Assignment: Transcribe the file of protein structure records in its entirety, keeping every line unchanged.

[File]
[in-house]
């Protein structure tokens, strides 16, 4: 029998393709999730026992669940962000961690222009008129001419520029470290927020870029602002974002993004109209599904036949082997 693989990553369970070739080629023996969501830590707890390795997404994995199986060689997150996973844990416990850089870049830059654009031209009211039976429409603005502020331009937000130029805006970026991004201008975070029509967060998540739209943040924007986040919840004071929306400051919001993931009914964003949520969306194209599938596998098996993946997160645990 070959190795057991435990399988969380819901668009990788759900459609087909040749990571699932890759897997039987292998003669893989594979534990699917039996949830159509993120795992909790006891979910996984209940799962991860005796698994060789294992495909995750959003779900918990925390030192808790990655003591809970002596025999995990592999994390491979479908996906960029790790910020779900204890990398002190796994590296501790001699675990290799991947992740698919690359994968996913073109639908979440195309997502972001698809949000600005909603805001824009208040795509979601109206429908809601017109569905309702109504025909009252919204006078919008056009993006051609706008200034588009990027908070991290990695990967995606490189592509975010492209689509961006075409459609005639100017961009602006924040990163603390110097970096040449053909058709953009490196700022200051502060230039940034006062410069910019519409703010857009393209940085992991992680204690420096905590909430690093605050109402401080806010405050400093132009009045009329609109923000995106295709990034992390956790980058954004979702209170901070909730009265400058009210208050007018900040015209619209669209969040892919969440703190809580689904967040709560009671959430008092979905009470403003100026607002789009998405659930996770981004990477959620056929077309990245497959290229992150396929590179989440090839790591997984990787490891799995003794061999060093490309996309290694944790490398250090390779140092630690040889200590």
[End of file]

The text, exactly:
[in-house]
């Protein structure tokens, strides 16, 4: 029998393709999730026992669940962000961690222009008129001419520029470290927020870029602002974002993004109209599904036949082997 693989990553369970070739080629023996969501830590707890390795997404994995199986060689997150996973844990416990850089870049830059654009031209009211039976429409603005502020331009937000130029805006970026991004201008975070029509967060998540739209943040924007986040919840004071929306400051919001993931009914964003949520969306194209599938596998098996993946997160645990 070959190795057991435990399988969380819901668009990788759900459609087909040749990571699932890759897997039987292998003669893989594979534990699917039996949830159509993120795992909790006891979910996984209940799962991860005796698994060789294992495909995750959003779900918990925390030192808790990655003591809970002596025999995990592999994390491979479908996906960029790790910020779900204890990398002190796994590296501790001699675990290799991947992740698919690359994968996913073109639908979440195309997502972001698809949000600005909603805001824009208040795509979601109206429908809601017109569905309702109504025909009252919204006078919008056009993006051609706008200034588009990027908070991290990695990967995606490189592509975010492209689509961006075409459609005639100017961009602006924040990163603390110097970096040449053909058709953009490196700022200051502060230039940034006062410069910019519409703010857009393209940085992991992680204690420096905590909430690093605050109402401080806010405050400093132009009045009329609109923000995106295709990034992390956790980058954004979702209170901070909730009265400058009210208050007018900040015209619209669209969040892919969440703190809580689904967040709560009671959430008092979905009470403003100026607002789009998405659930996770981004990477959620056929077309990245497959290229992150396929590179989440090839790591997984990787490891799995003794061999060093490309996309290694944790490398250090390779140092630690040889200590």